Vulnerabilities are not present in mainline enterprise operating systems (OS) alone — they can also be found in the Real Time Operating Systems (RTOS) used in critical infrastructure, medical and other critical industries.
URGENT/11 is one of these RTOS vulnerabilities and has been discovered in third-party network communication software known as IPnet. This set of vulnerabilities is known to affect industrial, SCADA, medical and enterprise devices and offers us a great example of an RTOS vulnerability.
This article will detail the URGENT/11 vulnerability and will explore what URGENT/11 is, the vulnerabilities that URGENT/11 comprises, URGENT/11 attack scenarios and more.
What is an RTOS?
Before you can understand URGENT/11, you have to understand the universe it exists in. Most enterprise and consumer computer OS are general-purpose, which means they can run multiple applications at the same time to maximize system functionality for the user.
RTOS is a type of OS that has a far more predictable scheduler because it only runs one application at a time. This predictability is essential when information must be quickly processed without delay — including SCADA, medical and some enterprises. Security is almost more important for RTOS than general OS because any security compromise may disrupt its time-sensitive operations, so it is no surprise that vulnerabilities are rarer for RTOS.
What is URGENT/11?
Discovered by a research team at Armis Labs, URGENT/11 is a set of vulnerabilities found in weak code in a third-party network communication software called IPnet on the VxWorks RTOS, affecting all versions since 6.5 (excluding versions designed for certification). It should be noted that before VxWorks was acquired in 2006, IPnet was used with a variety of other RTOSs which may be impacted by URGENT/11, but there is no hard evidence of infection in these RTOSs.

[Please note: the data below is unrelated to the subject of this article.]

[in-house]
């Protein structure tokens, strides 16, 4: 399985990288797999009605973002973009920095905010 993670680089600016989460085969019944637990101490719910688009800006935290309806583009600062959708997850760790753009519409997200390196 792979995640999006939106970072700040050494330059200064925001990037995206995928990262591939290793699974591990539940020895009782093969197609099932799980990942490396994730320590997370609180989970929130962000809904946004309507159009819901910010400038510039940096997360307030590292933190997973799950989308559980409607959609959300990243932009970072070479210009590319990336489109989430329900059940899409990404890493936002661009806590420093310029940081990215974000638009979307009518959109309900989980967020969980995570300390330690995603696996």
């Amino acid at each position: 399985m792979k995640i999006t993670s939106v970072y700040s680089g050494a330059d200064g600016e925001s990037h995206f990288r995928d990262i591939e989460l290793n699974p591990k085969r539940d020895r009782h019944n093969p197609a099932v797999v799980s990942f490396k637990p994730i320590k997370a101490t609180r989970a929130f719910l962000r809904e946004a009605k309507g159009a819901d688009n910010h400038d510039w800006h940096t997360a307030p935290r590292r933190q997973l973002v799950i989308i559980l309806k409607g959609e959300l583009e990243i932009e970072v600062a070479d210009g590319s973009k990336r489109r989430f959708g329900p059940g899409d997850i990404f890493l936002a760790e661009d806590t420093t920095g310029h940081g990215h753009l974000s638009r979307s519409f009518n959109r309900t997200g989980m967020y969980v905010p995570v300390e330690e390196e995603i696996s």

URGENT/11 is a set of 11 different vulnerabilities. Six enable Remote Code Execution (RCE) and are classified as critical. The other five vulnerabilities in the set are denial of service, logical flaws or information leaks.
What makes URGENT/11 so concerning is that it allows attackers to take control of devices without user interaction and circumvent perimeter security devices, including NAT solutions and firewalls. URGENT/11 accomplishes the attack goal of delivering malware onto networks and connected devices and also gives attackers wide-ranging capabilities on impacted devices including shutting down infusion pumps, leaking information, infiltrating patient monitors and even the ability to fake a life-threatening emergency.
This type of vulnerability is considered “wormable” like the recent EternalBlue vulnerability that spread the WannaCry malware in 2017.
Vulnerabilities that comprise URGENT/11
URGENT/11 comprises 11 vulnerabilities:
Critical RCE vulnerabilities
- Stack overflow in IPv2 option parsing (CVE-2019-12256)
- DHCP Offer/ACK parsing heap overflow in ipdhcpc (CVE-2019-12257)
- Four memory corruption-based vulnerabilities centered around TCP URGENT pointer (CVE-2019-1255, CVE-2019-12260, CVE-2019-12261, CVE-2019-12263)